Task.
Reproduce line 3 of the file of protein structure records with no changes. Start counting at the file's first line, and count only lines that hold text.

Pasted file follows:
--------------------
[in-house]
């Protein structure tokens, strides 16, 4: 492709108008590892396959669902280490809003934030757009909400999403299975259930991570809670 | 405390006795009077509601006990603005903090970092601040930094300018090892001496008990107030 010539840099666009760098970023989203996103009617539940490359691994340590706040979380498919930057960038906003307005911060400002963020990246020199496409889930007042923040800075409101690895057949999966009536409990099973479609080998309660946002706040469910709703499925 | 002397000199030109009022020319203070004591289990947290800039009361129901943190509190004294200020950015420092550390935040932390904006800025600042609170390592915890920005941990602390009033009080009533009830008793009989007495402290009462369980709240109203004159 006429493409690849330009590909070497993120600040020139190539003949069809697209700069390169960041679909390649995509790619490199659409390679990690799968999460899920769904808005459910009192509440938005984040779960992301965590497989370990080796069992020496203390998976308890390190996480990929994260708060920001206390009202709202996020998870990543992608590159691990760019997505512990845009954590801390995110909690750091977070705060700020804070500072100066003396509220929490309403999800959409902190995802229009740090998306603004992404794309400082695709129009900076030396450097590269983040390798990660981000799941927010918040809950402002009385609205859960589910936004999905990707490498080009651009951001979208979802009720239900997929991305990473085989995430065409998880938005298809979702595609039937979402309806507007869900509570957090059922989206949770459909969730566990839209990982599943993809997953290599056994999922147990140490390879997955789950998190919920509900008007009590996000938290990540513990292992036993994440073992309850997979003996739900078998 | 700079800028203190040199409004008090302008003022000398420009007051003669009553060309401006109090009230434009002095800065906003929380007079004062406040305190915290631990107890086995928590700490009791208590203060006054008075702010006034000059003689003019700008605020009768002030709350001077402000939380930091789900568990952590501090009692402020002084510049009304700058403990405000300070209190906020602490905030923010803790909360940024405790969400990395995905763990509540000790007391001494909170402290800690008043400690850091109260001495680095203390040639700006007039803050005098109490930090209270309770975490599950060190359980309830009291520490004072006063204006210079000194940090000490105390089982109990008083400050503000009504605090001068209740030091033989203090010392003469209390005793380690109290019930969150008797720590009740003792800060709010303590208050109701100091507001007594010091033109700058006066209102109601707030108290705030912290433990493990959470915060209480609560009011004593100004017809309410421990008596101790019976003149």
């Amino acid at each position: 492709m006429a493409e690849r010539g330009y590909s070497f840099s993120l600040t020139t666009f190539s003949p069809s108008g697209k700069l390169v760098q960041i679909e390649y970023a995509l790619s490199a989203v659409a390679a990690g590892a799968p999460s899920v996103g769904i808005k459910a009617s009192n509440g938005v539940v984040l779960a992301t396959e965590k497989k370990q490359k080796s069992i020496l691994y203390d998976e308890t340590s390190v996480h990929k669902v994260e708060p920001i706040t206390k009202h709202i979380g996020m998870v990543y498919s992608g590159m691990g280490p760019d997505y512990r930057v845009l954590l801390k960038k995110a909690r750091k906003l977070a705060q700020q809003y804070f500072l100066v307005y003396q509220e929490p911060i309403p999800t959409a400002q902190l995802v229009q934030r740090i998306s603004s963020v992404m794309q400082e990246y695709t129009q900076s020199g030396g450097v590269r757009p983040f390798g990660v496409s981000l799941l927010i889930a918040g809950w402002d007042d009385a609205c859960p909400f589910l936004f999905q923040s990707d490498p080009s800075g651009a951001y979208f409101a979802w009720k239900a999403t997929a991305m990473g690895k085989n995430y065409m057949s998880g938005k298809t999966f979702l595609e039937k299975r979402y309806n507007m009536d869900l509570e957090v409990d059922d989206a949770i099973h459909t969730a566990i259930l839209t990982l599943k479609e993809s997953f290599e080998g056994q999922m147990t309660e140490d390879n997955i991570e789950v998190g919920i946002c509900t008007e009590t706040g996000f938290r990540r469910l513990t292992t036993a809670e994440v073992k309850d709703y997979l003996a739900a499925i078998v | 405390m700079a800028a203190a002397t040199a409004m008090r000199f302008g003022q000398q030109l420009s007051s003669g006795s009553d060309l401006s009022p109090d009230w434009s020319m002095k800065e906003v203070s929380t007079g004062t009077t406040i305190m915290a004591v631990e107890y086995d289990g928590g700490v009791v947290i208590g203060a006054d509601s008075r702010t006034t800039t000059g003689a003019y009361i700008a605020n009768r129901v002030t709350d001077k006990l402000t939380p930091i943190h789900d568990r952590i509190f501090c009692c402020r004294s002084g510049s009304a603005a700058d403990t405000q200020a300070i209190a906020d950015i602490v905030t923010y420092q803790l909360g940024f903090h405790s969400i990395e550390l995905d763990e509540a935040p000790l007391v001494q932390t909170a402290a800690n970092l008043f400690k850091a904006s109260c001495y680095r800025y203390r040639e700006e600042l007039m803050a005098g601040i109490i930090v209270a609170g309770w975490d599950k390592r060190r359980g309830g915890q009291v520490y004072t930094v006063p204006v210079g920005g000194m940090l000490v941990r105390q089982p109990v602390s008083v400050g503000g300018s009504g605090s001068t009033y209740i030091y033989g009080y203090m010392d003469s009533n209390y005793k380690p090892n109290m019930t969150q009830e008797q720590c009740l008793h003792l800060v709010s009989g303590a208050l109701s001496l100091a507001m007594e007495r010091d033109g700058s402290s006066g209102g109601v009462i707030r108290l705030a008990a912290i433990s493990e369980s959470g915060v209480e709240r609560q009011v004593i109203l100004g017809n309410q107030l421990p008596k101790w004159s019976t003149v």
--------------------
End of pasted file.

């Amino acid at each position: 492709m006429a493409e690849r010539g330009y590909s070497f840099s993120l600040t020139t666009f190539s003949p069809s108008g697209k700069l390169v760098q960041i679909e390649y970023a995509l790619s490199a989203v659409a390679a990690g590892a799968p999460s899920v996103g769904i808005k459910a009617s009192n509440g938005v539940v984040l779960a992301t396959e965590k497989k370990q490359k080796s069992i020496l691994y203390d998976e308890t340590s390190v996480h990929k669902v994260e708060p920001i706040t206390k009202h709202i979380g996020m998870v990543y498919s992608g590159m691990g280490p760019d997505y512990r930057v845009l954590l801390k960038k995110a909690r750091k906003l977070a705060q700020q809003y804070f500072l100066v307005y003396q509220e929490p911060i309403p999800t959409a400002q902190l995802v229009q934030r740090i998306s603004s963020v992404m794309q400082e990246y695709t129009q900076s020199g030396g450097v590269r757009p983040f390798g990660v496409s981000l799941l927010i889930a918040g809950w402002d007042d009385a609205c859960p909400f589910l936004f999905q923040s990707d490498p080009s800075g651009a951001y979208f409101a979802w009720k239900a999403t997929a991305m990473g690895k085989n995430y065409m057949s998880g938005k298809t999966f979702l595609e039937k299975r979402y309806n507007m009536d869900l509570e957090v409990d059922d989206a949770i099973h459909t969730a566990i259930l839209t990982l599943k479609e993809s997953f290599e080998g056994q999922m147990t309660e140490d390879n997955i991570e789950v998190g919920i946002c509900t008007e009590t706040g996000f938290r990540r469910l513990t292992t036993a809670e994440v073992k309850d709703y997979l003996a739900a499925i078998v | 405390m700079a800028a203190a002397t040199a409004m008090r000199f302008g003022q000398q030109l420009s007051s003669g006795s009553d060309l401006s009022p109090d009230w434009s020319m002095k800065e906003v203070s929380t007079g004062t009077t406040i305190m915290a004591v631990e107890y086995d289990g928590g700490v009791v947290i208590g203060a006054d509601s008075r702010t006034t800039t000059g003689a003019y009361i700008a605020n009768r129901v002030t709350d001077k006990l402000t939380p930091i943190h789900d568990r952590i509190f501090c009692c402020r004294s002084g510049s009304a603005a700058d403990t405000q200020a300070i209190a906020d950015i602490v905030t923010y420092q803790l909360g940024f903090h405790s969400i990395e550390l995905d763990e509540a935040p000790l007391v001494q932390t909170a402290a800690n970092l008043f400690k850091a904006s109260c001495y680095r800025y203390r040639e700006e600042l007039m803050a005098g601040i109490i930090v209270a609170g309770w975490d599950k390592r060190r359980g309830g915890q009291v520490y004072t930094v006063p204006v210079g920005g000194m940090l000490v941990r105390q089982p109990v602390s008083v400050g503000g300018s009504g605090s001068t009033y209740i030091y033989g009080y203090m010392d003469s009533n209390y005793k380690p090892n109290m019930t969150q009830e008797q720590c009740l008793h003792l800060v709010s009989g303590a208050l109701s001496l100091a507001m007594e007495r010091d033109g700058s402290s006066g209102g109601v009462i707030r108290l705030a008990a912290i433990s493990e369980s959470g915060v209480e709240r609560q009011v004593i109203l100004g017809n309410q107030l421990p008596k101790w004159s019976t003149v």